With ‘Between Us,’ DCPA’s Off-Center continues its run of non-traditional theater
Time was, if you were looking to see what was going on at the Denver Center, the offerings were pretty straightforward. There was the lineup of Broadway touring shows coming through Denver Center Attractions, and the homegrown season of comedies and dramas produced by the DCPA Theatre Company.
But over the last decade or so, the DCPA’s Off-Center program has dished up an alternative menu of theatrical experiences that challenges the very nature of what “theater” is. As the name implies, the “shows” (also an imperfect word) are not full-scale productions done in a theater with an audience but interactive experiments that can take a little bit to explain.
The latest iteration of Off-Center is titled Between Us, and its most distinctive feature is its teeny-tiny cast and audience. Between Us is comprised of three options: The Deck of Cards, The Blind Date or The Whisky Tasting. The first two are for an audience of one, while you’re allowed to bring a second for The Whisky Tasting.
I was able to do two of these experiences, and I can say that anticipating the mystery of what each would entail was half the fun. In The Deck of Cards, I received a text telling me to meet on a bench in Union Station at a certain time. There I met Donnie, who spent some time talking to me about the history of Union Station and his own lifelong love for trains before giving me a deck of cards and directing me across the street to the Tattered Cover.
Jessica Austgen, right, was one of the guides in ‘The Deck of Cards.’
There, sitting in a small wooden booth, was an actress named Jess with a loose-leaf binder full of pages that corresponded to each card. If I pulled, say, the 2 of diamonds, she’d have a small exercise like: Draw a picture of what your childhood room looked like, and what your bedroom looks like today. Or: Sketch three endings in your life that were pivotal to you.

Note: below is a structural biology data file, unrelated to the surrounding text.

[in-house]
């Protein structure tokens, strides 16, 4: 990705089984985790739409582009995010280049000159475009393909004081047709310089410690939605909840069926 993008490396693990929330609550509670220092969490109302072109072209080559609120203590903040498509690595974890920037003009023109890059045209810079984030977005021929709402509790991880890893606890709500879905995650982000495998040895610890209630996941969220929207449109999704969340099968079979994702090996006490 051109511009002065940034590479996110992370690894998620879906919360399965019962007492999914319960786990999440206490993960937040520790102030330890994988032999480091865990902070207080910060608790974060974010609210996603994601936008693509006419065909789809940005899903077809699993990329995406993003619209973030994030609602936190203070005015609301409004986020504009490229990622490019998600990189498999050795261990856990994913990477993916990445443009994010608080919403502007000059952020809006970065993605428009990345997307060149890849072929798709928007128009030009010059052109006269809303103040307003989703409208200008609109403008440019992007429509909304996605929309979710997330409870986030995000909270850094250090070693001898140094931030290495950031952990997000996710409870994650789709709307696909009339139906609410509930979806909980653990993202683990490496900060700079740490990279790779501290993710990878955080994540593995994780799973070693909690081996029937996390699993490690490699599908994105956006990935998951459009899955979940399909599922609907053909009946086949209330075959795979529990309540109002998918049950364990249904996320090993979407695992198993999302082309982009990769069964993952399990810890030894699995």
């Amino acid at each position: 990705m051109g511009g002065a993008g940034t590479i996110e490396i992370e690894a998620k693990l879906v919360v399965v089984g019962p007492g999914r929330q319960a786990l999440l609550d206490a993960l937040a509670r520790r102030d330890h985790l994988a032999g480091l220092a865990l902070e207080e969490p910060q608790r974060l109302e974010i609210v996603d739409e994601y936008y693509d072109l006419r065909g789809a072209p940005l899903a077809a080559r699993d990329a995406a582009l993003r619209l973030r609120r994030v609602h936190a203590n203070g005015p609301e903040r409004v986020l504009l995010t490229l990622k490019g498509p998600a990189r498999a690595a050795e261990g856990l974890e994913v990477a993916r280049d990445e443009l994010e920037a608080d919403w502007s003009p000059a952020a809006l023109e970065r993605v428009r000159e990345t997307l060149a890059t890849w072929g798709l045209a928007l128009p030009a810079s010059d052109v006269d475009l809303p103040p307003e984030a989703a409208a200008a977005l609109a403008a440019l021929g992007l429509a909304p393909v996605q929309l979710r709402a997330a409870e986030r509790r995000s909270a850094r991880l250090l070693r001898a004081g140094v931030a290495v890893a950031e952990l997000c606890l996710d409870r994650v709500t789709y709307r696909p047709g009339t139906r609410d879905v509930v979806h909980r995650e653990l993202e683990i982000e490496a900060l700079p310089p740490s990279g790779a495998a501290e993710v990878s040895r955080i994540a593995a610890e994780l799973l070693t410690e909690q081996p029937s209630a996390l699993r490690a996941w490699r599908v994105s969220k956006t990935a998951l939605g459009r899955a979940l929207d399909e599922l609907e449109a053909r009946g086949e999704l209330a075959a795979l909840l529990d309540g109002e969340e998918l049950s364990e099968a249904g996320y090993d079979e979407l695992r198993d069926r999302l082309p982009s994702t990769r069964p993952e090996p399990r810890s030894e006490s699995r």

The session, which lasted just under an hour, felt like therapy as I talked through some of the major life changes I’d experienced over the past few decades. Jess said her role was more of a guide, and she seemed more interested in letting me talk than interrupting with a lot of questions.
It was an intriguing hour, utterly unique since what we discussed was decided by the random drawing of a card. It also took me to places I don’t often go — Union Station and the main Tattered Cover — and gave me an opportunity to learn a bit about the station from a knowledgeable person.
So thumbs-up to the deck of cards. What was this whisky tasting all about?
Scotch in a darkened theater
Jason Maxwell played one of the whisky mavens.
My son Max and I met Sam in the tunnel just outside the DCPA parking garage. He was carrying several old-timey pieces of luggage — including one around his neck — and wearing an apron. He led us into a darkened area of the Ricketson Theatre, where a small bar was set up and he began to unpack his things.
Sam was more out to entertain and educate, and his lessons about various whiskeys were interspersed with jokes, strange questions and peculiar exercises. At one point, I was directed to a small room containing a mirror and Sam’s recorded voice instructing me to put dots with a Sharpie on the mirror. The dots corresponded to parts of my face and were later pulled out alongside something Max had done with a map.